four. >> i think kasich and christie, they're not going to get their ticket and they're already in new hampshire as we speak. >> well, there are those people who didn't expect to get a ticket and so they have already moved on. because they have lowered expectations to such a point that they have discounted iowa and for the governors mostly, that's -- you know, that's the case. >> one other interesting thing on this and i would watch this going in. so the first and second place is going to be critically important. you will have committed delegates or voters walk in for santorum or huckabee and the dynamics will change. this isn't going in and pulling a lever and walking home. you might see some movement inside the caucuses in a way you wouldn't see. >> and who do you think they move to? >> i think that they go to rubio. >> santorum or huckabee people go to rubio? >> i think they go cruz. >> i think they go to trump. >> they're looking for a momentum change because those voters have selected those candidates for different reasons other than they would be with
cruz already. >> we are going to continue this discussion. let's go to wolf right now. >> anderson, thanks. so much more ahead as we count down to the caucuses and watch the candidates make the final appeal for votes in iowa. up next, a closer look at the democratic race and hillary clinton's effort to republican here before facing voters in strongly pro-sanders' new hampshire. and throughout the night we'll be hearing from all the top campaign insiders, democratic and republican, so you can get the best picture possible of what they're thinking on this, the most important night so far of this campaign. and on top of all of that, we'll take a closer look ahead at the next big night to new hampshire. that's chris christie right there campaigning in new hampshire right now. he has all but written off iowa. >> mary pat and i were never going to engage in that contact and i never spent a lot of time thinking about it. so i was kind of what i would call -- ork st tomorrow starts today. all across the state the economy is growing,
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less than two hours until the doors open at about 1800 caucus sites around iowa. less than three hours before voters get down to business. who shows up, are they young, are they old, will it snow? any or all of that could shape the outcome. for democrats the race between hillary clinton and bernie sanders simply could not be closer. brianna keilar reports. >> thank you for everything you're doing. >> both bernie sanders and hillary clinton visiting campaign offices in des moines to thank their volunteers. >> i can't stay long because i've got to get back to work, but i thought i'd bring some unhealthy -- >> encouraging them to give their all in this crucial contest. >> what is our job today is to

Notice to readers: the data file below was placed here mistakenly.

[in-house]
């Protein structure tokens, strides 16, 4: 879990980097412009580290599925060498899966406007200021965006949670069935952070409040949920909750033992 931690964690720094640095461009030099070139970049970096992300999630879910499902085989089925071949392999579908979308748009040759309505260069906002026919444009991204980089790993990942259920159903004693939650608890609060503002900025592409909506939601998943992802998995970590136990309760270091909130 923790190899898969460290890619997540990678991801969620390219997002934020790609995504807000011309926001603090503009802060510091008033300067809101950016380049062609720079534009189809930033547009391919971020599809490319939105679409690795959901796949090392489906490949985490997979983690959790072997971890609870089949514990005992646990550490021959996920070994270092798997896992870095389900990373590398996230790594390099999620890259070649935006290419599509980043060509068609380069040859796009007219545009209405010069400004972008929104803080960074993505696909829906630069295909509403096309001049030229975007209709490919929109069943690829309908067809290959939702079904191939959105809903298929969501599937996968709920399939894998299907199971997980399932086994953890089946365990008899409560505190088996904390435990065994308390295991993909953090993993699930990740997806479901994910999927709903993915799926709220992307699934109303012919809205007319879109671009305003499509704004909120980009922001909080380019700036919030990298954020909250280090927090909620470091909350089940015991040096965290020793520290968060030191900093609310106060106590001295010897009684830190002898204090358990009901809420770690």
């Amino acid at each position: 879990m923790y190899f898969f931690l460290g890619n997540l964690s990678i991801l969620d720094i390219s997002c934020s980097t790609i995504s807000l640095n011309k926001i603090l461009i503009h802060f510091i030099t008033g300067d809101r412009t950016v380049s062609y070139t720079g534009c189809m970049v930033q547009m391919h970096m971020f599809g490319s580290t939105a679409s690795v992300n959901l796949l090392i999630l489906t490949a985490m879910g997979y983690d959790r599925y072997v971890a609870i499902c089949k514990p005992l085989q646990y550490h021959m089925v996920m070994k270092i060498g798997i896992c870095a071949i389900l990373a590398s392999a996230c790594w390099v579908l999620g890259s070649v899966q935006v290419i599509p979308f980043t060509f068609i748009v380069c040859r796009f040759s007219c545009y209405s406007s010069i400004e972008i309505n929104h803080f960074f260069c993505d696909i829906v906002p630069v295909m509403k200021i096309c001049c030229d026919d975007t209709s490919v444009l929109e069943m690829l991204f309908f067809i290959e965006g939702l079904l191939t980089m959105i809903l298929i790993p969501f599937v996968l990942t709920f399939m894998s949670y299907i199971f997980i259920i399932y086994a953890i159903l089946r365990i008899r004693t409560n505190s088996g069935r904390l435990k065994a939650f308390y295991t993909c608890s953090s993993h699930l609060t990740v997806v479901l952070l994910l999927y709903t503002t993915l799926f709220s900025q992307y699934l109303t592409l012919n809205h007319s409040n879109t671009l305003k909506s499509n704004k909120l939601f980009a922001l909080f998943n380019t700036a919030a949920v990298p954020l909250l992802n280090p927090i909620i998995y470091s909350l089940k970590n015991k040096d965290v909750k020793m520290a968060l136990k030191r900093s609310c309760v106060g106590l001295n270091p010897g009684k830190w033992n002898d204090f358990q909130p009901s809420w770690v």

make sure that we have the highest voter turnout possible. that happens, we win. let's go get 'em. >> the two candidates locked in a dead heat, crisscrossing the hawkeye state, making their final cases to voters. >> and what the issue is, is not just hillary clinton versus bernie sanders, it goes deeper than that. it is whether the people of iowa are prepared to lead this country in a very different direction. >> and i promise you this, i will stand up and fight for you every single day of this campaign and then when we win, i will fight for you in the white house. >> polls show the democratic race as close as it can be, but tonight's results in iowa will come down to who shows up to caucus. regular democratic caucus goers who tend to support clinton -- >> sign up for some, go to caucus shifts. don't worry about the weather. >> or caucus newbies who gravitate toward sanders and eight years ago helped propel then-senator barack obama to the white house. >> what the people of iowa did
is said, hey, we're going to judge this guy not by the color of his skin, but by his ideas and his character. and you allowed barack obama to win the caucus. >> and brianna keilar is joining us live from des moines. i understand you bumped into senator clinton just a little while ago. what was her mood like? >> she was in very good spirits, wolf. i bumped into her after she was coming back from her day out where she did visit with volunteers and she did go to a coffee shop. but she seemed to be in a very good mood. in talking to aides close to her, they're looking at the indicators, where the polls are, where they have been over time, the trajectory of those polls, what they're expecting in terms of turnout, and they're feeling really good about it. but the other thing is there are many people who were with her back in 2008 or they have heard certainly the tales of what it was like, iowa 2008 for hillary
clinton, where they also felt like things were going well going into caucus night and it didn't turn out well, so there's still this not really taking it for granted, really wanting to see what the results are and not counting their chickens before they hatch. they want to know what the results are so they can let go of some of that anxiety even though they do have some confidence, wolf. >> good point. thanks very much. >> only in iowa and new hampshire do you bump into a presidential candidate. we're back with the panel. how young did then candidate obama look. that was incredible to see him walking around in iowa. david, we talked about this a little bit before. but if hillary clinton does not win in iowa tonight, again, you're going to hear time and time again, well, look, same thing as 2008. people said she was an inevitable candidate and look what happened. >> she's no longer inevitable. she goes into new hampshire, will probably lose there. i think she'll still lose the